Have you ever asked yourself, “why do I allow my child to eat up to 30 teaspoons more sugar every day than global health guidelines”?
Would you allow them to eat this much sugar if you knew that reducing it may help them improve their learning capacity (how well they are able to learn)?
Australians and New Zealanders - men, women and children - eat on average about 40 teaspoons of sugar a day. The health recommendations are for no more than 6 to 9 teaspoons per day.
How much sugar does your child actually eat everyday? It's probably much more than you think.
That's because most of the sugar we eat is hidden in processed foods. Even "healthy" foods like low-fat yoghurt and fruit juices contain a lot of sugar.
When you have a soft drink you probably enjoy the taste of the refreshing bubbly liquid, but you are also getting a big hit of sugar. A can of Coke has 9 teaspoons of sugar in it. Mountain Dew has 11. Lemonade has about 8 or 9 teaspoons depending on the brand.
So if your child drinks soft drinks, even occassionally, they are getting more sugar from one can of drink than an entire day's recommended sugar allowance.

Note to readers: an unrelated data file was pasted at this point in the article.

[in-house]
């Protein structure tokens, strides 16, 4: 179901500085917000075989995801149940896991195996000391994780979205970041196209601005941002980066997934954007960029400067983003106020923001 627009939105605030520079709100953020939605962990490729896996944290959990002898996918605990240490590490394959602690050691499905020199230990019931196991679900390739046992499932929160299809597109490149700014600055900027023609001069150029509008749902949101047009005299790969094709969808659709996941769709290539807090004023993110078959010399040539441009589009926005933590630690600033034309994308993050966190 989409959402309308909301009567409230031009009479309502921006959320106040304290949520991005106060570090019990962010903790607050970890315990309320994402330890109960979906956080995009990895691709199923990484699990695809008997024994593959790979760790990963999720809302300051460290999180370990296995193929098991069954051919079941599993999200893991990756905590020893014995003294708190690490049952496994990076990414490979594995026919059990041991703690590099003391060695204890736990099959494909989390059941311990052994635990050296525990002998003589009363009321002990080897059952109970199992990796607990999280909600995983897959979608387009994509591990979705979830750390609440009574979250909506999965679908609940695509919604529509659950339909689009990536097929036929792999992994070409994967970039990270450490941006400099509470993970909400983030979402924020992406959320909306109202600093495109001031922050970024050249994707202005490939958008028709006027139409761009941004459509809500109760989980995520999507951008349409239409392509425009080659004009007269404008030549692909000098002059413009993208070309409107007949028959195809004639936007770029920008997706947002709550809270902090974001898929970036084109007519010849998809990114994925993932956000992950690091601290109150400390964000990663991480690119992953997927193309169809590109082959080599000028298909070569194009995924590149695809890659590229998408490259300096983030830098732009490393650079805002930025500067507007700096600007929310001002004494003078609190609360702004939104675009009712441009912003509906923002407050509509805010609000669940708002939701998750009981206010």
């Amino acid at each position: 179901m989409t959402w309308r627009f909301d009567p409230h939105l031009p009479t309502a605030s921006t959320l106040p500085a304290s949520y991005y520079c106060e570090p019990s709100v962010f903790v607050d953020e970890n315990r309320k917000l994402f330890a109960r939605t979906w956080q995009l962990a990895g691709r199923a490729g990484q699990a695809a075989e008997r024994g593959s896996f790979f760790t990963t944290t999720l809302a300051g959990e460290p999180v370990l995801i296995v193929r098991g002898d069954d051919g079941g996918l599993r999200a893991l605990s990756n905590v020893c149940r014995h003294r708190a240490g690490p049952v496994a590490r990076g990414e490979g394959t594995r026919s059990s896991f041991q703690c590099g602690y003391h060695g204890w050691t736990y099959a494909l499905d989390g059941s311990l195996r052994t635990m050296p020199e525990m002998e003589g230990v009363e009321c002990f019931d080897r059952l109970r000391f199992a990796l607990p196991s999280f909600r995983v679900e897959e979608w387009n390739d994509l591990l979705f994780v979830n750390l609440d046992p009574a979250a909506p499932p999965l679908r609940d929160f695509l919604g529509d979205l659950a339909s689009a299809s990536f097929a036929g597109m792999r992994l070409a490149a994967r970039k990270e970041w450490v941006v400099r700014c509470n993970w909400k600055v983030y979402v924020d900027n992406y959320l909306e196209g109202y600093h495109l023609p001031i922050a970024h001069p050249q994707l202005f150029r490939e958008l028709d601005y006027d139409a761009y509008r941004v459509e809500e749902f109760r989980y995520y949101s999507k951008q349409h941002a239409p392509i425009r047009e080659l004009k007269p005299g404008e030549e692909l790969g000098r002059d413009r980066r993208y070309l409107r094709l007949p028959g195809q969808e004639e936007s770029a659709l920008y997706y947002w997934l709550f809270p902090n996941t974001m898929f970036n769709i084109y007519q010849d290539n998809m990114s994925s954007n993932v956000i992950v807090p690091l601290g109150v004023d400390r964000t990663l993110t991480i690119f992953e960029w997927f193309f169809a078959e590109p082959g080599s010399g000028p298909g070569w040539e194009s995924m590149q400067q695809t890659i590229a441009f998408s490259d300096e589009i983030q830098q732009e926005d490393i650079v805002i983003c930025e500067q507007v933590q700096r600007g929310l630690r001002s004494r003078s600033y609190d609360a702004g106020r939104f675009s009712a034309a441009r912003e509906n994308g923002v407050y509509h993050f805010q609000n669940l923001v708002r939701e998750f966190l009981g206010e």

Science is now suggesting there may be a link between a child’s high sugar intake and impaired learning, including lack of focus or attention problems.
Podcast interview with Damon Gameau, maker of That Sugar Film
Gameau spoke with the Learning Capacity Podcast about his widely acclaimed documentary film, That Sugar Film, which highlights the dangers of too much sugar.
In it he discusses some of the implications for our children’s learning (it’s in the last third of the conversation).
As well as the possible learning impacts of too much sugar, Damon Gameau comments on some more well-known concerns such as how many more children now being diagnosed with liver disease, Type II diabetes and obesity - all possibly caused by excess sugar.
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